Programming ≈ Fun

Written by Krešimir Bojčić

Sub-second RSpec Testing

One strength of TDD is fast feedback. You need your code to validate your assumptions. The faster the feedback, the better. In Rails “The Whole Universe” is required. Unsurprisingly tests are slow. I didn’t buy SSD to cut down test startup time from 7s to 3.8s.

The patient

Small example with 98 tests that are hardcore domain specific. Only one test suite with 8 tests needs Rails helpers for form rendering. If BDD is your game - this info is not going to help you much. I don’t buy it. Even headless drivers for integration testing (like Capybara) are way to slow for being useful in this “rapid feedback” scenarios. I am not against integrated tests but do agree with JBrains that says “Integration Tests Are a Scam”.

Option 1: Spork

  • The good: faster times 1.3s vs. 3.8s
  • The bad: you need to start it (here ‘screen’ helps so at least you don’t have to look at it)
  • The ugly:
    • needs to be restarted to pick up new things (based on config)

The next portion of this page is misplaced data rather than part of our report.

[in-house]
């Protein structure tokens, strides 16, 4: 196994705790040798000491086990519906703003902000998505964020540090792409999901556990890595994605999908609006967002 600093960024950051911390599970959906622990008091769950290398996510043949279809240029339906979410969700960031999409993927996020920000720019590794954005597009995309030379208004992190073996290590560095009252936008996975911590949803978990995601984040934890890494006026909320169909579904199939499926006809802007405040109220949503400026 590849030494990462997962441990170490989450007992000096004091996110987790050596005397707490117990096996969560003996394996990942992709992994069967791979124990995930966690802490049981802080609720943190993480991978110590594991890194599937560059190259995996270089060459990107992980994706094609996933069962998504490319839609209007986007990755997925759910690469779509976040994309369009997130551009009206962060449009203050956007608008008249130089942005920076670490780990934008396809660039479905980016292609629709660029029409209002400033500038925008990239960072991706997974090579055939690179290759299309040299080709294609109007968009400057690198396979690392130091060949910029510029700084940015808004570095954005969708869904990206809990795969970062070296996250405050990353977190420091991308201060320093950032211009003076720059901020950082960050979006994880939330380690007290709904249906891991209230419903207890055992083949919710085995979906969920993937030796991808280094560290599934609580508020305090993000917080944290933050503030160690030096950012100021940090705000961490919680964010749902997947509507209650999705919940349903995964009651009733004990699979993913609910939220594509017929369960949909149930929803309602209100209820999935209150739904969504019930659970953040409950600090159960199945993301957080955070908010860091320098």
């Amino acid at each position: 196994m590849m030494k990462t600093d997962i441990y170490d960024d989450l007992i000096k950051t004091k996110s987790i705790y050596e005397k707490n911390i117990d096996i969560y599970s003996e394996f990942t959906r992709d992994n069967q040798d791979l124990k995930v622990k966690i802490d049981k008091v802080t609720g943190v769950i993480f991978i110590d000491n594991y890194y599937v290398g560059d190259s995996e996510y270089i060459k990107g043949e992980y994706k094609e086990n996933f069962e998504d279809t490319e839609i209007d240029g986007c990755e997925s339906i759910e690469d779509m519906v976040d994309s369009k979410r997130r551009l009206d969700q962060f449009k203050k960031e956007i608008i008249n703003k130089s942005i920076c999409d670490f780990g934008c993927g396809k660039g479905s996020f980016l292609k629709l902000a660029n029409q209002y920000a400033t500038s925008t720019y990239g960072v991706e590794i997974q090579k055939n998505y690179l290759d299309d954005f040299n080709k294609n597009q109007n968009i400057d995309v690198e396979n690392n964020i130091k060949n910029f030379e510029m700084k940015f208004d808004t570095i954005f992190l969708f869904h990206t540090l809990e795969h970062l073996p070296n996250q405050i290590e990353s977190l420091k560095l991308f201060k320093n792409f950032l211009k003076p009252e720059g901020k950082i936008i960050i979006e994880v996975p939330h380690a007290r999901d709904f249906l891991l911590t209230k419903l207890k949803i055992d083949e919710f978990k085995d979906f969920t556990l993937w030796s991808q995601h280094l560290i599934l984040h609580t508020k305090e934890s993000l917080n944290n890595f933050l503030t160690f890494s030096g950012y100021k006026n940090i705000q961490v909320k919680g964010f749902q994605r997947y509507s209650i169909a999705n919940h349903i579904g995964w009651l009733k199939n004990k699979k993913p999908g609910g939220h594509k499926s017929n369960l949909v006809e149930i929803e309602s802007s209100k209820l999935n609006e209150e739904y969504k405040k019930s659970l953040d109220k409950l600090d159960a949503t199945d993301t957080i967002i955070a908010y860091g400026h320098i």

• it is basically a hack - if it doesn’t work you might be in trouble to figure out why

In one line: Spork - it is great for Rails specific tests. Use it if you must.

Option 2: Go commando without ‘spec_helper’

  • Remove ‘spec_helper’ from require
  • Require all files that you need “manually” - forget the “all included hype” - it comes with price, price that you pay dearly every test run
  • Pull your logic out of Rails dependency claws, it is your logic darn it
  • Put your stuff in spec/lib folder
  • Put “slow” stuff in spec/slow folder

If you are using Vim you can add this to your vim.rc

map ,t :w\|!rspec spec/lib<cr>
map ,` :w\|!rspec spec/slow<cr>


In a nutshell

  • Don’t tangle tests with Rails stuff
  • Don’t use database in your tests
  • Stub out slow stuff
If you must it boils down to one thing - don’t do slow stuff if you want fast results.

I know it sounds dumb once you say it, but it still holds.

Integration tests have different agenda, so you have different approach there since it is enough to run them every once in a while. For TDD speed (or being fast enough) is crucial.

Conclusion

I’ve managed to get 0.67s for 90 tests that I run. It is not going to stay under second for very long but it is better than 1.3s than I get with Spork, and better than 3.8s that I get if I let ‘spec_helper’ include everything. I am keeping a close eye on my tests performance because the second they get slow enough, they will start dragging me to the “let’s fire it up and see” mode.

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